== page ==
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WeWork, Once One of the World’s Hottest Startups, Files for Bankruptcy


WeWork, the high-flying shared office company that was once among the world’s most valuable startups, filed for bankruptcy Monday after years of deteriorating financial performance.

“To achieve its objectives, WeWork Inc. and certain of its entities have filed for protection under Chapter 11 of the United States Bankruptcy Code and intend to initiate recognition proceedings in Canada under Part IV of the Companies’ Creditors Arrangement Act (the “CCAA Recognition Act”). Procedures”),” the company said in a statement. “WeWork locations outside of the United States and Canada are not part of this process. WeWork franchisees worldwide are also not included in this process.”

WeWork’s collapse caps a surprising decline for a company that was valued at $47 billion in early 2019 after a torrent of venture capital funding from Japanese firms Softbank, Goldman Sachs, BlackRock and other top investors. order. Over time, its operating expenses soared and the company relied on repeated cash injections from private investors.

WeWork rents buildings and divides them into office spaces to sublet to its members, who include small businesses, startups and freelancers who want to avoid paying for permanent office space. However, the company began to struggle early on as millions of Americans converted to remote work and no longer needed office space when mandatory COVID-related lockdowns were in place .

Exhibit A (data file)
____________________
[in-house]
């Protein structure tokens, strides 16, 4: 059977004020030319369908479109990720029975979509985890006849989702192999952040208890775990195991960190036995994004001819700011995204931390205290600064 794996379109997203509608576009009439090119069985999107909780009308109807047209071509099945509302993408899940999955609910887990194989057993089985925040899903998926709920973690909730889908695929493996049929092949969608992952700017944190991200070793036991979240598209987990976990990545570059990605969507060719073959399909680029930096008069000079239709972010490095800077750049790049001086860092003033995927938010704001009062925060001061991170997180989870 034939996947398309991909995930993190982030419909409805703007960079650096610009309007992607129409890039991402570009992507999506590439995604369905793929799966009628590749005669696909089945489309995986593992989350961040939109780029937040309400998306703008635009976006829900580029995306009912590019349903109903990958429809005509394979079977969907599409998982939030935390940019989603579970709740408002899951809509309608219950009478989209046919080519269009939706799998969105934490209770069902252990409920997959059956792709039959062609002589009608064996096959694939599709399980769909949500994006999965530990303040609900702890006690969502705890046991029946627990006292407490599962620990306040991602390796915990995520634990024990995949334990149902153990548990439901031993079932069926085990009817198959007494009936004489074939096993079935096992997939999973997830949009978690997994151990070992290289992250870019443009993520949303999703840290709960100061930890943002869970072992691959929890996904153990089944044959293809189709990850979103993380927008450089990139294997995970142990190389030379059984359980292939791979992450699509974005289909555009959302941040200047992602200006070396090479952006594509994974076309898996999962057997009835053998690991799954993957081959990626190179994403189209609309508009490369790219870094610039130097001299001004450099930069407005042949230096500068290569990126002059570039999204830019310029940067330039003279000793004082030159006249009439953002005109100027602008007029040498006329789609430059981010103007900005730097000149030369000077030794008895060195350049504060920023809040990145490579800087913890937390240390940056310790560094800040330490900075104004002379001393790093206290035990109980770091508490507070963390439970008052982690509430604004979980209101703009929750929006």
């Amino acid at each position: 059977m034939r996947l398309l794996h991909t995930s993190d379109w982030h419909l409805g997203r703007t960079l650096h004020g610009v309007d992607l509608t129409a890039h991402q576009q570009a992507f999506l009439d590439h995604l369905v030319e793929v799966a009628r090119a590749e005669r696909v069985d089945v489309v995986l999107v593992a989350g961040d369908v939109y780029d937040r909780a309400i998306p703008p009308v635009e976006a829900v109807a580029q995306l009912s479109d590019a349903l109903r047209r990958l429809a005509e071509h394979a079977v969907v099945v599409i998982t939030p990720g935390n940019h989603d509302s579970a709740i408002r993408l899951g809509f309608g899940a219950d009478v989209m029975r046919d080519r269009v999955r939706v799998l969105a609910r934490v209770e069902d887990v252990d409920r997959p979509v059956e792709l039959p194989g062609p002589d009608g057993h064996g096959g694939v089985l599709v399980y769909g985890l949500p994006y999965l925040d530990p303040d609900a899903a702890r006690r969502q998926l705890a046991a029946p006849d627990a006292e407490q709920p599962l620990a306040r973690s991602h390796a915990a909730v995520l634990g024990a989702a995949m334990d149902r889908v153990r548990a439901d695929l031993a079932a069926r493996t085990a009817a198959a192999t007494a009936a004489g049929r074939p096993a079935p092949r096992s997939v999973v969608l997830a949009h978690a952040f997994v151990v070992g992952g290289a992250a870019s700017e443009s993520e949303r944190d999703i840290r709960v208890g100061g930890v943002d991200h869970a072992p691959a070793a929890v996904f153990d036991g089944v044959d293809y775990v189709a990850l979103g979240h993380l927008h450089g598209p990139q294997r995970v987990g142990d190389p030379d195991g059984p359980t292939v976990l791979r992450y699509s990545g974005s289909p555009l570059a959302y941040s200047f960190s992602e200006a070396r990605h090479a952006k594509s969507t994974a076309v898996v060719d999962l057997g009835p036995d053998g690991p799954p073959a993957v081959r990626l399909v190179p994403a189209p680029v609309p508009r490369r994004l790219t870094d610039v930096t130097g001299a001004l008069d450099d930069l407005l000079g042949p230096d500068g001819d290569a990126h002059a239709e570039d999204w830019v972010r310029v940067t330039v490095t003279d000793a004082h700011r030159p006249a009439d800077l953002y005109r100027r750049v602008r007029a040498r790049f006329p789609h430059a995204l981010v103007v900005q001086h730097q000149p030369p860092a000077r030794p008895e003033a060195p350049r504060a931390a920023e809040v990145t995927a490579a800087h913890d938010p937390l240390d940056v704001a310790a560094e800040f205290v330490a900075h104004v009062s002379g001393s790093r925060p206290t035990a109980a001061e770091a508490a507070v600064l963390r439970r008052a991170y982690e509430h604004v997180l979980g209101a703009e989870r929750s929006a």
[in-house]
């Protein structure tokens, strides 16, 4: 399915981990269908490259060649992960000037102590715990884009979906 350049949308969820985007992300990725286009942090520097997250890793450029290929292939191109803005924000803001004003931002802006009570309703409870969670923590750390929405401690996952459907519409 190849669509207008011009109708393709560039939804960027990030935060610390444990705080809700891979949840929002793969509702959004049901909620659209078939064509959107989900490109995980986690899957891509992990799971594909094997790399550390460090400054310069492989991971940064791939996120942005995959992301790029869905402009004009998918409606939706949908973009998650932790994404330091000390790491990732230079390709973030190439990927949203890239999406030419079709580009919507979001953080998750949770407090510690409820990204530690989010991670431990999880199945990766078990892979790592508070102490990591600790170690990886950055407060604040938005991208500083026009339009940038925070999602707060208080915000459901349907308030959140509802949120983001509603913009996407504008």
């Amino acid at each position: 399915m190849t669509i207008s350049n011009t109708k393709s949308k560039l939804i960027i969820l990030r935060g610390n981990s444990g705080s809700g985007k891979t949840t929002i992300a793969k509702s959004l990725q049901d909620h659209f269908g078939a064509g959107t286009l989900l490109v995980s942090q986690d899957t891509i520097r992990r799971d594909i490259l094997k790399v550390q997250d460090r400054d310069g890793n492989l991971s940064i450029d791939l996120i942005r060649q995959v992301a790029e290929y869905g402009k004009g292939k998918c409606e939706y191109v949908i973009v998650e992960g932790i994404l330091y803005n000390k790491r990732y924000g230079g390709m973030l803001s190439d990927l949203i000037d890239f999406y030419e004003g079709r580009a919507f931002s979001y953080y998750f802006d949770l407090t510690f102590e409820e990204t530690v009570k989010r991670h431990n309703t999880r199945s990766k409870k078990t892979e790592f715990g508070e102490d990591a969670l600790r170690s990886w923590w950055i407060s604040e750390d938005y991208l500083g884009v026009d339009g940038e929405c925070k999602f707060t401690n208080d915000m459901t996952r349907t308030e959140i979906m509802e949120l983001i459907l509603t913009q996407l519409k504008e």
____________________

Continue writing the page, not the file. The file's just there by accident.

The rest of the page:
WeWork said in its statement announcing the bankruptcy filing that its offices were still “open and operational.” The company said it was “requesting the opportunity to decline leases for certain sites, which are largely non-operational, adding that “all affected members have been provided with advance notice.”

In August, WeWork warned that it may not be able to survive next year due to factors including financial losses and a need for liquidity. The company also said it faces high member turnover rates.

Former WeWork founder and CEO Adam Neumann started the company in April 2011. He was ousted in September 2019.

“As a co-founder of WeWork who spent a decade building the company with an extraordinary team of mission-driven people, the company’s anticipated bankruptcy filing is disappointing,” Neumann said Monday in a statement . “It’s been a challenge for me to watch from the sidelines since 2019 as WeWork has failed to capitalize on a product that is now more relevant than ever. I believe that with the right strategy and team, a reorganization will allow WeWork to emerge successfully.”

WeWork’s downturn began in late 2019, when the company considered going public but backed out after the company revealed its losses were much greater than expected. The company 2,400 employees laid offor nearly 20% of its workforce, in November 2019. WeWork finally resold its shares to the public in 2021.

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